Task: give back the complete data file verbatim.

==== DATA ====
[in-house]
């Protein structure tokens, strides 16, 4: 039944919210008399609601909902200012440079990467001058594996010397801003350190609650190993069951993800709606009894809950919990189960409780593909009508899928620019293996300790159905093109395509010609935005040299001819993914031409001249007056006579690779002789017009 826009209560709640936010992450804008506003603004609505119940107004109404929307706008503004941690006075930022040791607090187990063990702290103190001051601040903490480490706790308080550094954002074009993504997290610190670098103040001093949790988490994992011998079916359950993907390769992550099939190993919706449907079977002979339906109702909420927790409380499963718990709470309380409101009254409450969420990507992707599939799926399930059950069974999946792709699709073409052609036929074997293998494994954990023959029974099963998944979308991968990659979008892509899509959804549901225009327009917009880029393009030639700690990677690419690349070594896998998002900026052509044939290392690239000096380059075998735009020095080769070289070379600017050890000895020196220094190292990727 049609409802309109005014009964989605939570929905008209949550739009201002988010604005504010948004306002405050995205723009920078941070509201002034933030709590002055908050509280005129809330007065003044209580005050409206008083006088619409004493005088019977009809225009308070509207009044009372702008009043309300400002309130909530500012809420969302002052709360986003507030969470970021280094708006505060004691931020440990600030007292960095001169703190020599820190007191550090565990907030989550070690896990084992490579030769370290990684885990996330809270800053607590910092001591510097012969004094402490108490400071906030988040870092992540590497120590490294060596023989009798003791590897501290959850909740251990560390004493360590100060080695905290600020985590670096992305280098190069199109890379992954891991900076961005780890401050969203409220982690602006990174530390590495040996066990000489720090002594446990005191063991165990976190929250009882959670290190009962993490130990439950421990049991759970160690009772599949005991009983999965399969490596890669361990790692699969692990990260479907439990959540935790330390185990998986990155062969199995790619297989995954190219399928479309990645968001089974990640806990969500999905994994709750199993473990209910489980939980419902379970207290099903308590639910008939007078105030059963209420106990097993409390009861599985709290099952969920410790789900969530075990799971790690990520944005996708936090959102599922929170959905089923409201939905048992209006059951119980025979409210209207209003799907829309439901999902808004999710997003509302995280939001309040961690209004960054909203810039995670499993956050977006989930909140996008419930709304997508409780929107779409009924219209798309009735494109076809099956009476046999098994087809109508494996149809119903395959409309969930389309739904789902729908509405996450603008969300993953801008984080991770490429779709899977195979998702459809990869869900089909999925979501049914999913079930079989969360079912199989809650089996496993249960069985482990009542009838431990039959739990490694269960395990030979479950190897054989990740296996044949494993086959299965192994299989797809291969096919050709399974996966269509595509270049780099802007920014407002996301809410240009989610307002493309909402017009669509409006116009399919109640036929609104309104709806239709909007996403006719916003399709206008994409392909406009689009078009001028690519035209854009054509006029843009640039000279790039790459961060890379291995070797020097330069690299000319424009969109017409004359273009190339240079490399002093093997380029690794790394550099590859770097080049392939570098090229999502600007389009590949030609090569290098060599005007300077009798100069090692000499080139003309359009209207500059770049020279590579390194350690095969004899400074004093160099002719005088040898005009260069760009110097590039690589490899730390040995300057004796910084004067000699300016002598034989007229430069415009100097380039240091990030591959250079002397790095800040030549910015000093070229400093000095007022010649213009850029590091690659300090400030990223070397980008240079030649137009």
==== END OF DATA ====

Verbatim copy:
[in-house]
């Protein structure tokens, strides 16, 4: 039944919210008399609601909902200012440079990467001058594996010397801003350190609650190993069951993800709606009894809950919990189960409780593909009508899928620019293996300790159905093109395509010609935005040299001819993914031409001249007056006579690779002789017009 826009209560709640936010992450804008506003603004609505119940107004109404929307706008503004941690006075930022040791607090187990063990702290103190001051601040903490480490706790308080550094954002074009993504997290610190670098103040001093949790988490994992011998079916359950993907390769992550099939190993919706449907079977002979339906109702909420927790409380499963718990709470309380409101009254409450969420990507992707599939799926399930059950069974999946792709699709073409052609036929074997293998494994954990023959029974099963998944979308991968990659979008892509899509959804549901225009327009917009880029393009030639700690990677690419690349070594896998998002900026052509044939290392690239000096380059075998735009020095080769070289070379600017050890000895020196220094190292990727 049609409802309109005014009964989605939570929905008209949550739009201002988010604005504010948004306002405050995205723009920078941070509201002034933030709590002055908050509280005129809330007065003044209580005050409206008083006088619409004493005088019977009809225009308070509207009044009372702008009043309300400002309130909530500012809420969302002052709360986003507030969470970021280094708006505060004691931020440990600030007292960095001169703190020599820190007191550090565990907030989550070690896990084992490579030769370290990684885990996330809270800053607590910092001591510097012969004094402490108490400071906030988040870092992540590497120590490294060596023989009798003791590897501290959850909740251990560390004493360590100060080695905290600020985590670096992305280098190069199109890379992954891991900076961005780890401050969203409220982690602006990174530390590495040996066990000489720090002594446990005191063991165990976190929250009882959670290190009962993490130990439950421990049991759970160690009772599949005991009983999965399969490596890669361990790692699969692990990260479907439990959540935790330390185990998986990155062969199995790619297989995954190219399928479309990645968001089974990640806990969500999905994994709750199993473990209910489980939980419902379970207290099903308590639910008939007078105030059963209420106990097993409390009861599985709290099952969920410790789900969530075990799971790690990520944005996708936090959102599922929170959905089923409201939905048992209006059951119980025979409210209207209003799907829309439901999902808004999710997003509302995280939001309040961690209004960054909203810039995670499993956050977006989930909140996008419930709304997508409780929107779409009924219209798309009735494109076809099956009476046999098994087809109508494996149809119903395959409309969930389309739904789902729908509405996450603008969300993953801008984080991770490429779709899977195979998702459809990869869900089909999925979501049914999913079930079989969360079912199989809650089996496993249960069985482990009542009838431990039959739990490694269960395990030979479950190897054989990740296996044949494993086959299965192994299989797809291969096919050709399974996966269509595509270049780099802007920014407002996301809410240009989610307002493309909402017009669509409006116009399919109640036929609104309104709806239709909007996403006719916003399709206008994409392909406009689009078009001028690519035209854009054509006029843009640039000279790039790459961060890379291995070797020097330069690299000319424009969109017409004359273009190339240079490399002093093997380029690794790394550099590859770097080049392939570098090229999502600007389009590949030609090569290098060599005007300077009798100069090692000499080139003309359009209207500059770049020279590579390194350690095969004899400074004093160099002719005088040898005009260069760009110097590039690589490899730390040995300057004796910084004067000699300016002598034989007229430069415009100097380039240091990030591959250079002397790095800040030549910015000093070229400093000095007022010649213009850029590091690659300090400030990223070397980008240079030649137009």